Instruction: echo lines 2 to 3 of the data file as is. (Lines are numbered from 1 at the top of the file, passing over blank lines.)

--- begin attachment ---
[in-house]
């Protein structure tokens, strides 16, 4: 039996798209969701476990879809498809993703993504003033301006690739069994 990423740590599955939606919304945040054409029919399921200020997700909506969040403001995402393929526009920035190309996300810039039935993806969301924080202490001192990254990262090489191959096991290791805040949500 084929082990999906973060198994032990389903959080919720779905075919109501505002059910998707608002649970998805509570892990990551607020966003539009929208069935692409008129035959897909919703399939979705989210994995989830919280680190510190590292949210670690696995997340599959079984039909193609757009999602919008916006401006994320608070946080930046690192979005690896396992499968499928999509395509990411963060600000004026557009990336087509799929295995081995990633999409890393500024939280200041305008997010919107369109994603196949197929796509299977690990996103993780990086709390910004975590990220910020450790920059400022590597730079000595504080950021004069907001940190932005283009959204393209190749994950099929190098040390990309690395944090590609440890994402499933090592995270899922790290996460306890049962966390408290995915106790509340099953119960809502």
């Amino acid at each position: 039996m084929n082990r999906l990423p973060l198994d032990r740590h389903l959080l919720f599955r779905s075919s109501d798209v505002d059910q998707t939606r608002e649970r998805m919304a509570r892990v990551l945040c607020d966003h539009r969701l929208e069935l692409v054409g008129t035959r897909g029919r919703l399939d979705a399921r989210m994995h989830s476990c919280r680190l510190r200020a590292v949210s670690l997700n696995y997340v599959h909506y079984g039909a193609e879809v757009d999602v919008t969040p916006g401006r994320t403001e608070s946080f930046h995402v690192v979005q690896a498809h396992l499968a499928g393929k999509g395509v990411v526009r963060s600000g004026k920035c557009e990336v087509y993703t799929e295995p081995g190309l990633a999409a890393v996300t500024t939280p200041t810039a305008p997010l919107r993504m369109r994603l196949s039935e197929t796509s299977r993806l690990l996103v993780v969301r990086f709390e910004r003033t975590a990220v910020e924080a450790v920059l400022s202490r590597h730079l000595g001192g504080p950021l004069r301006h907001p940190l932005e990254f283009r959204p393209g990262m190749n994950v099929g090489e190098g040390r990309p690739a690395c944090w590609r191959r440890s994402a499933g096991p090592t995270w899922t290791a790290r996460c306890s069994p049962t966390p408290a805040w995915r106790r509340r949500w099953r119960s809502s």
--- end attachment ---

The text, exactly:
């Protein structure tokens, strides 16, 4: 039996798209969701476990879809498809993703993504003033301006690739069994 990423740590599955939606919304945040054409029919399921200020997700909506969040403001995402393929526009920035190309996300810039039935993806969301924080202490001192990254990262090489191959096991290791805040949500 084929082990999906973060198994032990389903959080919720779905075919109501505002059910998707608002649970998805509570892990990551607020966003539009929208069935692409008129035959897909919703399939979705989210994995989830919280680190510190590292949210670690696995997340599959079984039909193609757009999602919008916006401006994320608070946080930046690192979005690896396992499968499928999509395509990411963060600000004026557009990336087509799929295995081995990633999409890393500024939280200041305008997010919107369109994603196949197929796509299977690990996103993780990086709390910004975590990220910020450790920059400022590597730079000595504080950021004069907001940190932005283009959204393209190749994950099929190098040390990309690395944090590609440890994402499933090592995270899922790290996460306890049962966390408290995915106790509340099953119960809502």
């Amino acid at each position: 039996m084929n082990r999906l990423p973060l198994d032990r740590h389903l959080l919720f599955r779905s075919s109501d798209v505002d059910q998707t939606r608002e649970r998805m919304a509570r892990v990551l945040c607020d966003h539009r969701l929208e069935l692409v054409g008129t035959r897909g029919r919703l399939d979705a399921r989210m994995h989830s476990c919280r680190l510190r200020a590292v949210s670690l997700n696995y997340v599959h909506y079984g039909a193609e879809v757009d999602v919008t969040p916006g401006r994320t403001e608070s946080f930046h995402v690192v979005q690896a498809h396992l499968a499928g393929k999509g395509v990411v526009r963060s600000g004026k920035c557009e990336v087509y993703t799929e295995p081995g190309l990633a999409a890393v996300t500024t939280p200041t810039a305008p997010l919107r993504m369109r994603l196949s039935e197929t796509s299977r993806l690990l996103v993780v969301r990086f709390e910004r003033t975590a990220v910020e924080a450790v920059l400022s202490r590597h730079l000595g001192g504080p950021l004069r301006h907001p940190l932005e990254f283009r959204p393209g990262m190749n994950v099929g090489e190098g040390r990309p690739a690395c944090w590609r191959r440890s994402a499933g096991p090592t995270w899922t290791a790290r996460c306890s069994p049962t966390p408290a805040w995915r106790r509340r949500w099953r119960s809502s």